Contributed by Katie Stark
In late November, Mat-Su Regional Medical Center added the newest model of the da Vinci Surgical Systems to its fleet of surgical tools.
The latest da Vinci – the Xi – differs from its predecessor, da Vinci Si, mainly in terms of ease of positioning, according to Dr. Shannon Gulley from Glacier Surgical Associates.
“The way that the arms can rotate and move and the way it sort of self-centers itself to dock, makes it a lot easier when you’re dealing with surgery where you’re working multiple quadrants,” Gulley said.
Gulley has been working with the da Vinci Si for about four years and uses the tool mainly for hernia removal. For her, the most beneficial aspect of the technology is how she can perform intricate procedures. The new da Vinci Xi is even more versatile and intuitive.
“The biggest thing is having those wristed instruments, so you can actually sew very smoothly,” she said.
Generally speaking, surgeons control the robotic arms of the da Vinci while looking through a viewing screen at a console, using the instruments almost like extensions of their hands.
Another essential feature of the robot is the 3DHD camera, giving the surgeon the ability to see the process in magnification. “The visualization is pretty amazing,” Gulley said. “It’s like looking at it in an open fashion.”
The da Vinci system gets its name from inventor, artist and scientist Leonardo da Vinci, according to the manufacturer. Among his many scholarly pursuits, da Vinci was also a student of human anatomy.
Robotics surgery has been gaining in popularity in recent years due to its positive impact on patient recovery. The da Vinci excels at non-invasive surgery by allowing surgeons to use smaller incisions, thus leading to less blood loss and faster recovery time.
Greater precision and accuracy, and smaller incisions are the key benefits that drive hospitals to invest in new technology like the da Vinci Xi, according to Alan Craft, marketing and public relations director at Mat-Su Regional. “This is the new frontier in minimally invasive robotic surgery. It enables surgeons to perform highly complex operations through a few tiny incisions. We’re thrilled to be able to offer it to the community we serve.”
“The da Vinci Xi complements the advanced robotics program Mat-Su Regional currently uses for orthopedic procedures,” Craft said. He noted that no one else in the Valley has the level of technology of Mat-Su Regional, which has the area’s only advanced robotics surgical tools. “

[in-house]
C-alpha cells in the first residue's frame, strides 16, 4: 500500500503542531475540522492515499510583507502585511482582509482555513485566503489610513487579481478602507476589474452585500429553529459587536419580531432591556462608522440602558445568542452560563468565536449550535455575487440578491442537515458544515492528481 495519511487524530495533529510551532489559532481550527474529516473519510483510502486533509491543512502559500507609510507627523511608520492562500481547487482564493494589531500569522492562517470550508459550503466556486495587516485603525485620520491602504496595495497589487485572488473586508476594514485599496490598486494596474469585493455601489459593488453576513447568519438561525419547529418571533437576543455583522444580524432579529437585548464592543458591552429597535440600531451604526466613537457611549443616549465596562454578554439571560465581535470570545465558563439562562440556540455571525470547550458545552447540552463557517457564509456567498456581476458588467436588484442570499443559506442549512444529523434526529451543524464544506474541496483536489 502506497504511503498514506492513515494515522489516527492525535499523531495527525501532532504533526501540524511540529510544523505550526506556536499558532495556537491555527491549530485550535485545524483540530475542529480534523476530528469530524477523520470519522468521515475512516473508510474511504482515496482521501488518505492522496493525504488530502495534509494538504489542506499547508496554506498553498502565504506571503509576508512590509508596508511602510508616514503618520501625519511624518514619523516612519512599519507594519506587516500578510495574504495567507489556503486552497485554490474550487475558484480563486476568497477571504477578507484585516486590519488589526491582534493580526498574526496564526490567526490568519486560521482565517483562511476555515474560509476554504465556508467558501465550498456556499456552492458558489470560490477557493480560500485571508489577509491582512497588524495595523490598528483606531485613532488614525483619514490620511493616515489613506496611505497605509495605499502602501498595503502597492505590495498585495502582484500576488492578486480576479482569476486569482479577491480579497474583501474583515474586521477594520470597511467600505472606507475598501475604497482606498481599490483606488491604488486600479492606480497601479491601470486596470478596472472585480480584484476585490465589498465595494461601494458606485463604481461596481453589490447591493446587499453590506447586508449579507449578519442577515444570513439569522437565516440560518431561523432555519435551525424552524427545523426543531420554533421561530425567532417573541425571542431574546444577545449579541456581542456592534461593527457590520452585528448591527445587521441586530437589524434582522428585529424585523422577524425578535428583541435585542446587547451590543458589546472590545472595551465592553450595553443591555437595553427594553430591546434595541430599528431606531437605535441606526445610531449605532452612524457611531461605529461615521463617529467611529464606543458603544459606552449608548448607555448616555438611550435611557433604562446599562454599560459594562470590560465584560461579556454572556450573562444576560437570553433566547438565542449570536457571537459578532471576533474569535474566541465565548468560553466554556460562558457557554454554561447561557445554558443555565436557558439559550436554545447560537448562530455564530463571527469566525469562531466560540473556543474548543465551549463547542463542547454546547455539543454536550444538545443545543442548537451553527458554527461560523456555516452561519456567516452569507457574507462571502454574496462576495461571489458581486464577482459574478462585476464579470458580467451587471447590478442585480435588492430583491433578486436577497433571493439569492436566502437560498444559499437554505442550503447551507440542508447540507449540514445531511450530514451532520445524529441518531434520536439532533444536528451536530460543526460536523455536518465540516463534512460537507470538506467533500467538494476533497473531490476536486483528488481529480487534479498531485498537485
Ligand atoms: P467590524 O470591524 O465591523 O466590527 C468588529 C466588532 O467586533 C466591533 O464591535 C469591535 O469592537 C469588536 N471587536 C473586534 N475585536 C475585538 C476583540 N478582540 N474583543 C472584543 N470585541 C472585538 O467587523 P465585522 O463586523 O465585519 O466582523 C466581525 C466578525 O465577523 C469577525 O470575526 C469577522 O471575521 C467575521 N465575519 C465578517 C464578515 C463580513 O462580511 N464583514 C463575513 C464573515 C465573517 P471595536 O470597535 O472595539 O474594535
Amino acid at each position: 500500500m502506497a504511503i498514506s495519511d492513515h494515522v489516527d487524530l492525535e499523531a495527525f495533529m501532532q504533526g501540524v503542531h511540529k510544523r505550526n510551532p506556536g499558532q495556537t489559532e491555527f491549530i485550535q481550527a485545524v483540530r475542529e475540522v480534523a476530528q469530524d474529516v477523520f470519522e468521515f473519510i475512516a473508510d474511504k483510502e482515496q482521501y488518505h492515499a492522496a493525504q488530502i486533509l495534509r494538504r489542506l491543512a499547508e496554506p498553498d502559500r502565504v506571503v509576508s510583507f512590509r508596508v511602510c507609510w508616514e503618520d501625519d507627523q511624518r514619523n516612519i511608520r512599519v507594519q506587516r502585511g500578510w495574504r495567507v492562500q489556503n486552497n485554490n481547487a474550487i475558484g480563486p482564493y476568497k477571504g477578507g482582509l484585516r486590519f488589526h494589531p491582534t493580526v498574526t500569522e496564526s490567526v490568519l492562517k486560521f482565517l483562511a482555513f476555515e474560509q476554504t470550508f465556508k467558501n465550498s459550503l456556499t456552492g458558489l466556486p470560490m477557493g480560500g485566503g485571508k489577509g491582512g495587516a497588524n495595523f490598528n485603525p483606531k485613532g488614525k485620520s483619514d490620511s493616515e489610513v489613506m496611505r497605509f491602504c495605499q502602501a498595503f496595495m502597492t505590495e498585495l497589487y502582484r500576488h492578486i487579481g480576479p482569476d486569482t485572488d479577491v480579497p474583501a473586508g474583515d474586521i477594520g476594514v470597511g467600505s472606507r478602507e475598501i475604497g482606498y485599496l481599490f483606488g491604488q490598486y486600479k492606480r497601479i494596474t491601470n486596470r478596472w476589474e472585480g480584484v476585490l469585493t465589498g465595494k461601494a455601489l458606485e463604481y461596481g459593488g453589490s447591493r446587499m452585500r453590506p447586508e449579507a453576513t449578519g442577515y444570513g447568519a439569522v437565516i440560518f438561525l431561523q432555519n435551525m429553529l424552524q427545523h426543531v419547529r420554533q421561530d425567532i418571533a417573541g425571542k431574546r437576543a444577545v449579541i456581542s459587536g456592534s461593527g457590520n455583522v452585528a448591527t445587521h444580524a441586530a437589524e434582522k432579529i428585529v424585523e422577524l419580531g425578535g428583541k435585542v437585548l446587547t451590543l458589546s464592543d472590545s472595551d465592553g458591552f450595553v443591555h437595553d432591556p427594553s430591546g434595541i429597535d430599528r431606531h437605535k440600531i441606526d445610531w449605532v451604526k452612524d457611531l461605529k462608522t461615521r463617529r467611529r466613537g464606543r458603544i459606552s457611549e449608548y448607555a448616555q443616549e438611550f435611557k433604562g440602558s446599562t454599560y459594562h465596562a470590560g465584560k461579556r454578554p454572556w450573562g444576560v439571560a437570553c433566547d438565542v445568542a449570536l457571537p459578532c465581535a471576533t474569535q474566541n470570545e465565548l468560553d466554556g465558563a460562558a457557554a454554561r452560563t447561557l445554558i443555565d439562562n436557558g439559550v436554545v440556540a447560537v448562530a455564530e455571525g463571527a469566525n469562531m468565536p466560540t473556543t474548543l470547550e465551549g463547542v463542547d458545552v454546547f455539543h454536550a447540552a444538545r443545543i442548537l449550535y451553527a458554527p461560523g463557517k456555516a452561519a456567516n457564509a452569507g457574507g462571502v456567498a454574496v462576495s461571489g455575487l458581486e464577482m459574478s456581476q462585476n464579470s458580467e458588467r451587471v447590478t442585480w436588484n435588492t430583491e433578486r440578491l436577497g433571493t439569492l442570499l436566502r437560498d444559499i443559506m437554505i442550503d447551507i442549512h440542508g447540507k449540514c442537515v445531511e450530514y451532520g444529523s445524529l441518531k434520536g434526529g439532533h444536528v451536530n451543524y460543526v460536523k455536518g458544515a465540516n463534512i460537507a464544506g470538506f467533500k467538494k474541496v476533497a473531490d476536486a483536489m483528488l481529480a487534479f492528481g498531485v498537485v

Dr. Jeff Simerville, board-certified urologist with Alaska Urology, explained that the advanced technology creates a better patient experience when compared to traditional surgical methods. “The outcomes are similar, but the patient experience is much better,” he said.
Simerville began using the robot in 2011 for urologic surgeries, but since its clearance by the FDA in 2000, the da Vinci has been used for gynecological procedures, prostate removal, cancer surgeries, colon removal, general surgeries, kidney removal and lung surgery.
“Anything you can do laparoscopically you can do with the robot, but most surgeons use it for probably hernias, colons, gallbladders,” Gulley said.
Operations using the da Vinci can technically be performed from anywhere in the world, however the control box is usually located in the room right next to the patient. Some patients have been misinformed that the robot actually controls itself during surgery, according to Gulley. However, the robot is a tool used and guided by human hands, although it does simultaneously minimize human error, such as trembling.
“It’s very similar to the surgery we do anyway, so as far as the technical part of the surgery itself, that part I feel is a pretty smooth and straightforward transition,” she said.
Neither Gulley nor Simmerville believe that robotic surgery will entirely replace other methods in the future, but they do see the technology continuing to grow and be refined.
It’ll certainly expand from where it’s at now,” Simmerville said. “I’m happy that Mat-Su acquired the latest and greatest version of it so that we can serve our patients in the best possible way.”
Mat-Su Regional Medical Center is a member of the Mayo Clinic Care Network. It is a 74-bed acute care facility providing advanced surgical service, including robotics, cardiac care, emergency services, diagnostic imaging, sleep studies, three urgent care centers, the Family Birthing Center and is home of the 30-Minutes-or-Less ER Service Pledge.
In the past few years, Mat-Su Regional has earned a string of impressive honors, including being the first hospital in Alaska to earn accreditation as a Chest Pain Center from the Society of Cardiovascular Patient Care, and has twice been named among the Top 150 Places to Work in Healthcare by Becker’s Hospital Review.